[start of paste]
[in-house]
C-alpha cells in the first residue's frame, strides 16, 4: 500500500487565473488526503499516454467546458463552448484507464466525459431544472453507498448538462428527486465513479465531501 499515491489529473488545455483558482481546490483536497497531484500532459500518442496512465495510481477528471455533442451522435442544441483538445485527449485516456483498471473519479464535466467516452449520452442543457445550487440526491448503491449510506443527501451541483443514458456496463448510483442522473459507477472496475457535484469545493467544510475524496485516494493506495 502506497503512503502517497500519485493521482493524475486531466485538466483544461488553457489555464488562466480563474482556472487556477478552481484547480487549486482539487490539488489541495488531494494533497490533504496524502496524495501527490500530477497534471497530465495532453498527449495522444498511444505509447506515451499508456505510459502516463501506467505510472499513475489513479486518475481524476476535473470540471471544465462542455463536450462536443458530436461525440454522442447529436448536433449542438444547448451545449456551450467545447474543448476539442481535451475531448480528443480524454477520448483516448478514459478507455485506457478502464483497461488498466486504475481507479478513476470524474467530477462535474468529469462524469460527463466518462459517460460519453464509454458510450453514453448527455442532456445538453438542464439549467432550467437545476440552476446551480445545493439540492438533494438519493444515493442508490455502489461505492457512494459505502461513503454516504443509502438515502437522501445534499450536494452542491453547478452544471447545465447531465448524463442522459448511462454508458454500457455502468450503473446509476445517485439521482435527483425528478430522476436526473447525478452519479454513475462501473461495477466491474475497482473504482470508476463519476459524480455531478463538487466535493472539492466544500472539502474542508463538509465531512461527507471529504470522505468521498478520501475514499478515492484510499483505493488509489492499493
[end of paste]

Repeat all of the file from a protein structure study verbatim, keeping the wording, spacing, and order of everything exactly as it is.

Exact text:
[in-house]
C-alpha cells in the first residue's frame, strides 16, 4: 500500500487565473488526503499516454467546458463552448484507464466525459431544472453507498448538462428527486465513479465531501 499515491489529473488545455483558482481546490483536497497531484500532459500518442496512465495510481477528471455533442451522435442544441483538445485527449485516456483498471473519479464535466467516452449520452442543457445550487440526491448503491449510506443527501451541483443514458456496463448510483442522473459507477472496475457535484469545493467544510475524496485516494493506495 502506497503512503502517497500519485493521482493524475486531466485538466483544461488553457489555464488562466480563474482556472487556477478552481484547480487549486482539487490539488489541495488531494494533497490533504496524502496524495501527490500530477497534471497530465495532453498527449495522444498511444505509447506515451499508456505510459502516463501506467505510472499513475489513479486518475481524476476535473470540471471544465462542455463536450462536443458530436461525440454522442447529436448536433449542438444547448451545449456551450467545447474543448476539442481535451475531448480528443480524454477520448483516448478514459478507455485506457478502464483497461488498466486504475481507479478513476470524474467530477462535474468529469462524469460527463466518462459517460460519453464509454458510450453514453448527455442532456445538453438542464439549467432550467437545476440552476446551480445545493439540492438533494438519493444515493442508490455502489461505492457512494459505502461513503454516504443509502438515502437522501445534499450536494452542491453547478452544471447545465447531465448524463442522459448511462454508458454500457455502468450503473446509476445517485439521482435527483425528478430522476436526473447525478452519479454513475462501473461495477466491474475497482473504482470508476463519476459524480455531478463538487466535493472539492466544500472539502474542508463538509465531512461527507471529504470522505468521498478520501475514499478515492484510499483505493488509489492499493